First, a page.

I am indebted to several readers who responded to my column on contraception by pointing out that not all contraception is what it claims to be. Many abortifacient products are marketed as “contraceptives”. These products change the nature of the moral case.
When I spoke of contraception as having no intrinsic moral character outside of marriage, I was referring to the artificial prevention of conception. However, in modern parlance the term “contraceptive” is incorrectly used to refer to chemicals and mechanical devices which, when they fail to prevent conception, go on to cause the death of the conceptus or zygote—that is, the baby. In many cases, these techniques work by making implantation in the uterine wall impossible; in others, the chemicals involved are poisonous. In both cases, a human person is killed.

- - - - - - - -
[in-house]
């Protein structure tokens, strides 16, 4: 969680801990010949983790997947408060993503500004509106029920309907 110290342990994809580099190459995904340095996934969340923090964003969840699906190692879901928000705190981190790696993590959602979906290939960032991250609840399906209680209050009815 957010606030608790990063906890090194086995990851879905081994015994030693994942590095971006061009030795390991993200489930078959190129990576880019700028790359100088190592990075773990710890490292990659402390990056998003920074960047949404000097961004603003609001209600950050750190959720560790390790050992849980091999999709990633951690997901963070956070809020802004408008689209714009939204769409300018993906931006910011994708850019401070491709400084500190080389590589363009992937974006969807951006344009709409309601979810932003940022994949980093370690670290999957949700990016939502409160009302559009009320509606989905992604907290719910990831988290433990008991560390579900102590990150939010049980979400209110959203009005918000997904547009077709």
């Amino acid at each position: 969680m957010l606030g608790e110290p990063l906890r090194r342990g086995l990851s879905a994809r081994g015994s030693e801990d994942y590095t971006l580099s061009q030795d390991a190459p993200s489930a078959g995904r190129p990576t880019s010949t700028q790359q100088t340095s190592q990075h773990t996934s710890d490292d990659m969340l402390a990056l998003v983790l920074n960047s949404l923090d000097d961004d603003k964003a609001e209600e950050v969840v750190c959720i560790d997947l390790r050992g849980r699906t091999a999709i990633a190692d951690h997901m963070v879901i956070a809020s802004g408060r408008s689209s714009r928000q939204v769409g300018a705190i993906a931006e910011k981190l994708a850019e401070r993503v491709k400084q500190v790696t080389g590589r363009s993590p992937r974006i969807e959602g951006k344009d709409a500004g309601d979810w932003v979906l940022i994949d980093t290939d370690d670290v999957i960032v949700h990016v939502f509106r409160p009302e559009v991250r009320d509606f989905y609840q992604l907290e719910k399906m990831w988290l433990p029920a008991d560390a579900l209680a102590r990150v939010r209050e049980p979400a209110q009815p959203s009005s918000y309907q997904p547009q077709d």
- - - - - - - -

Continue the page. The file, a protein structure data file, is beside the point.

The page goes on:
This is true of all chemical contraception and also of intrauterine devices and intrauterine hormonal systems, including, as one doctor succinctly stated, “the pill, the minipill, the injection, the patch, and the implant, as well as all coils.” When it comes to any form of “contraception” which actually prevents pregnancy from developing by performing an early abortion, we are not dealing with the morality of contraception at all, but rather with the morality of abortion itself.
Inside or outside of marriage, direct abortion is always intrinsically morally relevant. It is always wrong.
[This is a follow-up to Contraception: Why It's Wrong.]
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